Dealing with Difficult Patients

By: Tara R. Gibson, on behalf of Coverys Risk Management

This article will provide risk management strategies to help physicians and practice staff:

  1. Better work with those patients who seem difficult
  2. Minimize the risk of liability represented by patients who persist in the behavior that earns them the label “difficult”

“Difficult” patients exist in every clinical setting. These patients may range from those who are noncompliant with their healthcare provider’s orders or advice to those who exhibit abusive behaviors. Approximately two-thirds of difficult patients are noncompliant. Communication issues may be responsible for the behaviors of some noncompliant patients, while other patients are noncompliant by choice.

Noncompliance Due to Communication Issues

The first step in addressing noncompliance is to identify its potential causes and develop strategies to improve patient understanding and adherence. A partial list of causes and strategies for improvement follows:

  • The patient forgot the verbal instructions.
    • The provider should provide written instructions, presented in easy-to-follow steps and written with minimal words in simple lay terms with oral instructions.
  • The patient finds a drug or treatment regimen too complex.
    • Include the patient in the treatment regimen, reviewing all medications prescribed by all providers.
    • Consider a pharmacy consultation to work out a realistic schedule for patients with multiple medications.
  • The patient is angry or depressed about the chronic condition that necessitates treatment.
    • The provider needs to determine the level of the patient’s understanding of his/her problem or disease and the patient’s goals.
    • The provider should consider resources to provide ongoing support and shared community for patients with chronic diseases.

The common thread in dealing with patients who are not noncompliant by choice is the need to communicate clearly and frequently regarding the purpose, goals and alternatives for treatment and medications. Some patients may not understand their behavior as noncompliant. Specifically naming their behavior may bring understanding – to both sides.

Noncompliance by Choice

Patients who are noncompliant by choice may fall into one of the categories described below. Potential strategies for dealing with each situation are included.

  • The patient threatens to sue, “go to the papers” or go online with complaints when his/her wishes are denied.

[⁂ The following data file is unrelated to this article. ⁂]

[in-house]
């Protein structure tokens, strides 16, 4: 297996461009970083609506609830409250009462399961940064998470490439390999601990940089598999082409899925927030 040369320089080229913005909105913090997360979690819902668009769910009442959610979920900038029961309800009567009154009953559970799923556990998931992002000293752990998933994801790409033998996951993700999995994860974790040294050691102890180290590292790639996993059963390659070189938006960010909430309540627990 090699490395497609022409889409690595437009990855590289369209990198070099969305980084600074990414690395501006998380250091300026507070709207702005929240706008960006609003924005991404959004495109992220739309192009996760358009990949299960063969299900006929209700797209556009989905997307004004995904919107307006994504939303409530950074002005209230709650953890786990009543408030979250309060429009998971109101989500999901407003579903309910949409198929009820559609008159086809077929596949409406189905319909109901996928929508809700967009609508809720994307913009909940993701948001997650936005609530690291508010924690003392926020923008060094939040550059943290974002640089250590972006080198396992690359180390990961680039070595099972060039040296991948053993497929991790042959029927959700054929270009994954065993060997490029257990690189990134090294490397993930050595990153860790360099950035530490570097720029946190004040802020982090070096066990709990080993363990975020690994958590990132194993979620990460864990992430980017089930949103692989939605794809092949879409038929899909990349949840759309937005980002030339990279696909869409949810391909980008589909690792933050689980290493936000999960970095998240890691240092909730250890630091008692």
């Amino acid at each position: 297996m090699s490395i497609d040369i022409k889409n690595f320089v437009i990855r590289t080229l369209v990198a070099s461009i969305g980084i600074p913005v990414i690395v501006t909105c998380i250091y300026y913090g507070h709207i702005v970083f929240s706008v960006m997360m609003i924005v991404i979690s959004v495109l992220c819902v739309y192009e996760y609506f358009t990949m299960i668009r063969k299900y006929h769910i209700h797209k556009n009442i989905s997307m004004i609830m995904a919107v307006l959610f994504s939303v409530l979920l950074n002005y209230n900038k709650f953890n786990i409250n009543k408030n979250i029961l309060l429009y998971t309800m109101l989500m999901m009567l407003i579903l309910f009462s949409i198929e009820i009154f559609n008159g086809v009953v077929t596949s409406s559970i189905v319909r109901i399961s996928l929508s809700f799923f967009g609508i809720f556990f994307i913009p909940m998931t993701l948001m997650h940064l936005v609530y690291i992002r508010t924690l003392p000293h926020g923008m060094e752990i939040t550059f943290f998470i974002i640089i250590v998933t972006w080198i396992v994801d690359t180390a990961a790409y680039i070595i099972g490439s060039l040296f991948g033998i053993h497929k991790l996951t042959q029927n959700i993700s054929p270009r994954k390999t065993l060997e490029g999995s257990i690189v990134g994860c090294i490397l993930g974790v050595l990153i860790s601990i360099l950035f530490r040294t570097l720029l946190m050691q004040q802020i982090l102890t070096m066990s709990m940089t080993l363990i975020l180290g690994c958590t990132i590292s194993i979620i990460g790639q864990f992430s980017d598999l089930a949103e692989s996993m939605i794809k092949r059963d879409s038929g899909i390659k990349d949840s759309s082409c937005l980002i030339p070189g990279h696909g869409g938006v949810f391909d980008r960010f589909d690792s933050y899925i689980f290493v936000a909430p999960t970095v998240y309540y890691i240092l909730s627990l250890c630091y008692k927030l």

• The provider should not allow the patient to intimidate or manipulate him or her, nor should he or she succumb to threats or respond in anger.
    • Doing and documenting what is medically justified can be argued far more successfully in a malpractice case than giving into a patient whose demands are unrealistic and may be based on questionable website information.
  • The patient does not pay his/her bill, even with reminders when appointments are scheduled.
    • Billing practices should be posted in a visible place and patients should be informed of the billing and payment policies at their first visit.
    • A payment schedule workable for the patient should be developed.
    • Consideration needs to be given to terminating the professional relationship with the patient who is a chronic or persistent non-payer.
    • Until that step is taken, the practitioner needs to continue to see the patient. Medicine takes precedence until the patient has been formally terminated from the practice.
  • The patient becomes verbally or physically abusive when informed that the provider is running late due to an emergency or will not give him/her what he/she wants.
    • The practice needs to develop and maintain a policy addressing management of the patient who exhibits violent behavior in the office. The policy should include steps up to and including isolating the individual to prevent injury to self and others.
    • The staff should try to calm the patient.
    • Police should be summoned if a patient becomes physically violent or demonstrates threatening behavior.

Difficult patients often are both a frustration and a challenge. Termination of the professional relationship should not be the first response to these individuals. Rather the “difficult” behavior needs to be identified and addressed with the patient. However, if efforts are unsuccessful, physicians have the right to practice in a safe environment, to have their professional ability valued and to have themselves, their schedules and their staff respected. When those rights are violated or irretrievably compromised by the patient’s actions or inactions, termination of the professional relationship may be a viable option.

Tara R. Gibson, CPCU, RPLU is Vice President of Risk Management, Coverys


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